Meanwhile on the GOP side you have dozens of governors, senators, members of congress, and important party figures denouncing Trump. In other words this disconnect matters.

2. The Vulgarity Isn’t The Problem Here: Okay a lot of other people have already written about this so I won’t rehash it. I’ll just say this, Joe Biden famously said on a hot mic he didn’t know was on that Obamacare was “a big fucking deal.” That’s a curse word generally rated as being worse than “pussy”, and while there was some pearl-clutching in the political media at the time most people understood that he meant a law that expanded health coverage to 20 million people and reduced inequality in our society was, well “a big fucking deal.” Again the swearing isn’t the issue here, the content of Trump’s remarks is what’s “problematic” as they say.

3. No Way Out: There’s been a huge amount of chatter online and in news organizations about how the GOP will make Trump drop out and then Pence will be the nominee. This is utter nonsense. Sure the RNC has its “Rule 9a” which allows for a nominee to be replaced if the nominees or dies of choses “declination” but, well, here are the important bullet points:

  • The only way to invoke this is if Trump “declines” the nomination ie voluntarily drops out.
  • I guess anything is possible, but Trump has been ranting all afternoon about why he will never do this on Twitter.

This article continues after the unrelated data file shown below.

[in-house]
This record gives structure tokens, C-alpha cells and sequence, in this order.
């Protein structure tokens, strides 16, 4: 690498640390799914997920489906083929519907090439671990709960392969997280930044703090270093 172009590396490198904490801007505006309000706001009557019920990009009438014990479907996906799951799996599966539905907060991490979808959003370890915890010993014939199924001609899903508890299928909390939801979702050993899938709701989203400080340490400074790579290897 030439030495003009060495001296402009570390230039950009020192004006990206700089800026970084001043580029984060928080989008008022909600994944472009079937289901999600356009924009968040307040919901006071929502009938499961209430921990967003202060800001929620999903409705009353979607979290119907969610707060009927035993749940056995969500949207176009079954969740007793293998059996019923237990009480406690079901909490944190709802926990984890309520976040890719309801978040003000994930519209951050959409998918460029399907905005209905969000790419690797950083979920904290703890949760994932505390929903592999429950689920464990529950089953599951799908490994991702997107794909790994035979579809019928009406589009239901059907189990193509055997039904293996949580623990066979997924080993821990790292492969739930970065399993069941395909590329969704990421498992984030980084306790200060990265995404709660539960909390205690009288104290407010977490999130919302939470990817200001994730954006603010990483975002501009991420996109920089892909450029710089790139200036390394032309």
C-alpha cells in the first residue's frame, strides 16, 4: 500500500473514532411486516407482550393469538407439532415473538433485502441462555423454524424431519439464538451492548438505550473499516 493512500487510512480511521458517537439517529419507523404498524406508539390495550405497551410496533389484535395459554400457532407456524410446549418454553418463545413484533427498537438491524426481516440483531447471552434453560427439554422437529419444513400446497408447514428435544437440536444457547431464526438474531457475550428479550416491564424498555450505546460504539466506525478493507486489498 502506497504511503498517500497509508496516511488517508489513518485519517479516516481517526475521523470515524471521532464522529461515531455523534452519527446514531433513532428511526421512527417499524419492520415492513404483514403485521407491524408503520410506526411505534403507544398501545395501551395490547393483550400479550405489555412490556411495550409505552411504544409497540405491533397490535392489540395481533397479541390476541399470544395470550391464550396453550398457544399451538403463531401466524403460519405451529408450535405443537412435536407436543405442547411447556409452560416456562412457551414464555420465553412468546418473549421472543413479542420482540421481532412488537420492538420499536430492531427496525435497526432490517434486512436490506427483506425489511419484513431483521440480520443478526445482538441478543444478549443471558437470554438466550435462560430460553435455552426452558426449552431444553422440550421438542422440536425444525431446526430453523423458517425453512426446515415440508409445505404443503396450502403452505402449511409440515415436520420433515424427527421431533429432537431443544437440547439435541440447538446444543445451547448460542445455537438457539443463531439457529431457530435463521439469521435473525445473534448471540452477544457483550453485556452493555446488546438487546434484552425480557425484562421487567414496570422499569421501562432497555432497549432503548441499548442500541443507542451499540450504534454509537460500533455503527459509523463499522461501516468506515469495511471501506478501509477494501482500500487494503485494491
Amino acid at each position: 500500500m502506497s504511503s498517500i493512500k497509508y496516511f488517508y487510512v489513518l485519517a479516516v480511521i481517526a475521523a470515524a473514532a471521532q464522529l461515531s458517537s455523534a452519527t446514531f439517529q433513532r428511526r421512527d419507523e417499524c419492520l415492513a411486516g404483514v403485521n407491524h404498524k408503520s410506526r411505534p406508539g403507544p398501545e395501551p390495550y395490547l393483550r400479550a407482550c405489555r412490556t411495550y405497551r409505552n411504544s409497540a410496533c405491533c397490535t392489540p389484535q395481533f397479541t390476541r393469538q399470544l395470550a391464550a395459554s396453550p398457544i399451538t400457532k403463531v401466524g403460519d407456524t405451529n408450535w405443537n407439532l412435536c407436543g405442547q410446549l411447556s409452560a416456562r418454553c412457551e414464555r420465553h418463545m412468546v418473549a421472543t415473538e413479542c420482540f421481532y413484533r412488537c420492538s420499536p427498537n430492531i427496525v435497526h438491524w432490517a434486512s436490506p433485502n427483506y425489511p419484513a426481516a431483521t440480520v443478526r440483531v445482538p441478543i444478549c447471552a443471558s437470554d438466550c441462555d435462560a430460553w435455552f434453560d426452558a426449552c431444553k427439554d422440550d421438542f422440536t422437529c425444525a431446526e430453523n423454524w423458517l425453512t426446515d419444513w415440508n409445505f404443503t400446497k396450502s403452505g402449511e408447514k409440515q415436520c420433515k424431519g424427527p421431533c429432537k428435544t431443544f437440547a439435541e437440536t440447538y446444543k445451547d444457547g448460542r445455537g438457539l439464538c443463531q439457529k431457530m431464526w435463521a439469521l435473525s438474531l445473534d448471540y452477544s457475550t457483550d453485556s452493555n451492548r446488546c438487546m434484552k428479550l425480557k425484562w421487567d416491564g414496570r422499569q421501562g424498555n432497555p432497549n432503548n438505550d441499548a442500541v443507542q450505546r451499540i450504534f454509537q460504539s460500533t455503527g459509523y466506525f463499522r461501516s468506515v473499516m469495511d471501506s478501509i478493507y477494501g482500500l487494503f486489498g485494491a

• Under the rules the RNC has to wait 10 days to reassemble to do this. So even if Trump “declines” on Monday the RNC has to wait until 10/20 at least.
  • This is ignoring the huge logistical problems of assembly the RNC on an emergency basis. It’s a YUGE deal to do that in its own right and trying to figure out how to do it with a Republican Party basically engaged in a civil war as we see right now is even harder.
  • One of the reasons the Republican Party failed so spectacularly this election cycle is because they couldn’t solve a basic collective action problem. That is most party actors thought Trump was terrible but they could never agree on who rally around instead. The idea of “picking our best guy to go against Hillary” presents the same problems, why would they be better at solving this now compared TO THE ENTIRE CALENDAR YEAR they had to deal with this from the summer of 2015 to the convention?
  • Trump is already on the ballot. People are already voting (see my link above). There’s some hypothetical possibility where you could get faithless electors to cast ballots for Paul Ryan or Ronald Reagan’s Ghost or whatever, but in the real world no. They’re stuck with him.